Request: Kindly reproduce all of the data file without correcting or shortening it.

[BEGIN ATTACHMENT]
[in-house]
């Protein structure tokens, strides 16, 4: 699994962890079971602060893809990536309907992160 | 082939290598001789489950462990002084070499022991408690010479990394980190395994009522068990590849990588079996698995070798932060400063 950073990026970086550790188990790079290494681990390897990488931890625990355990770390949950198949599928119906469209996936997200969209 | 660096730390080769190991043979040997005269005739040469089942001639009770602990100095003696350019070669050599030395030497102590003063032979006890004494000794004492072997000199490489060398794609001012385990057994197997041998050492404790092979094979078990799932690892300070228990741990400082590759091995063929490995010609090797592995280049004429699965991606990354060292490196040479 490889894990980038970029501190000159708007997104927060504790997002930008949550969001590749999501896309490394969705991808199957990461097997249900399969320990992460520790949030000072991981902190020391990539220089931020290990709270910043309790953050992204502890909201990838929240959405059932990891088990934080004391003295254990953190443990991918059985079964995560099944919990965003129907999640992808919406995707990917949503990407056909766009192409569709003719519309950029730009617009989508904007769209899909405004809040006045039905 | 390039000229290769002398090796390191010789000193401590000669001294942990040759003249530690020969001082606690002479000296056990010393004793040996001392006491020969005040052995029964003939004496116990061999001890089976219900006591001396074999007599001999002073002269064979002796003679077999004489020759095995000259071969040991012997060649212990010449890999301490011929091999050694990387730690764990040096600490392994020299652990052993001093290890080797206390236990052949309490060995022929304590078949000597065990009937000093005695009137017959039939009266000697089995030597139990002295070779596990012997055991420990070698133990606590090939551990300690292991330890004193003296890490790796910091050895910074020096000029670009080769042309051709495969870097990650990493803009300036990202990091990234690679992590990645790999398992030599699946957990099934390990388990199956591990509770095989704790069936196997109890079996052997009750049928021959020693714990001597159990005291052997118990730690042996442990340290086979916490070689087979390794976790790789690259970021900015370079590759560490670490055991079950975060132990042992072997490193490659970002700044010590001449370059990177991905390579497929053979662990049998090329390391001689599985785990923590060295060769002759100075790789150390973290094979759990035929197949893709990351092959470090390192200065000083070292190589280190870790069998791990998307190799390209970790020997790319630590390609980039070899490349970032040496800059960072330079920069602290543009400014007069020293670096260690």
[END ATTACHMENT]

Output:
[in-house]
């Protein structure tokens, strides 16, 4: 699994962890079971602060893809990536309907992160 | 082939290598001789489950462990002084070499022991408690010479990394980190395994009522068990590849990588079996698995070798932060400063 950073990026970086550790188990790079290494681990390897990488931890625990355990770390949950198949599928119906469209996936997200969209 | 660096730390080769190991043979040997005269005739040469089942001639009770602990100095003696350019070669050599030395030497102590003063032979006890004494000794004492072997000199490489060398794609001012385990057994197997041998050492404790092979094979078990799932690892300070228990741990400082590759091995063929490995010609090797592995280049004429699965991606990354060292490196040479 490889894990980038970029501190000159708007997104927060504790997002930008949550969001590749999501896309490394969705991808199957990461097997249900399969320990992460520790949030000072991981902190020391990539220089931020290990709270910043309790953050992204502890909201990838929240959405059932990891088990934080004391003295254990953190443990991918059985079964995560099944919990965003129907999640992808919406995707990917949503990407056909766009192409569709003719519309950029730009617009989508904007769209899909405004809040006045039905 | 390039000229290769002398090796390191010789000193401590000669001294942990040759003249530690020969001082606690002479000296056990010393004793040996001392006491020969005040052995029964003939004496116990061999001890089976219900006591001396074999007599001999002073002269064979002796003679077999004489020759095995000259071969040991012997060649212990010449890999301490011929091999050694990387730690764990040096600490392994020299652990052993001093290890080797206390236990052949309490060995022929304590078949000597065990009937000093005695009137017959039939009266000697089995030597139990002295070779596990012997055991420990070698133990606590090939551990300690292991330890004193003296890490790796910091050895910074020096000029670009080769042309051709495969870097990650990493803009300036990202990091990234690679992590990645790999398992030599699946957990099934390990388990199956591990509770095989704790069936196997109890079996052997009750049928021959020693714990001597159990005291052997118990730690042996442990340290086979916490070689087979390794976790790789690259970021900015370079590759560490670490055991079950975060132990042992072997490193490659970002700044010590001449370059990177991905390579497929053979662990049998090329390391001689599985785990923590060295060769002759100075790789150390973290094979759990035929197949893709990351092959470090390192200065000083070292190589280190870790069998791990998307190799390209970790020997790319630590390609980039070899490349970032040496800059960072330079920069602290543009400014007069020293670096260690």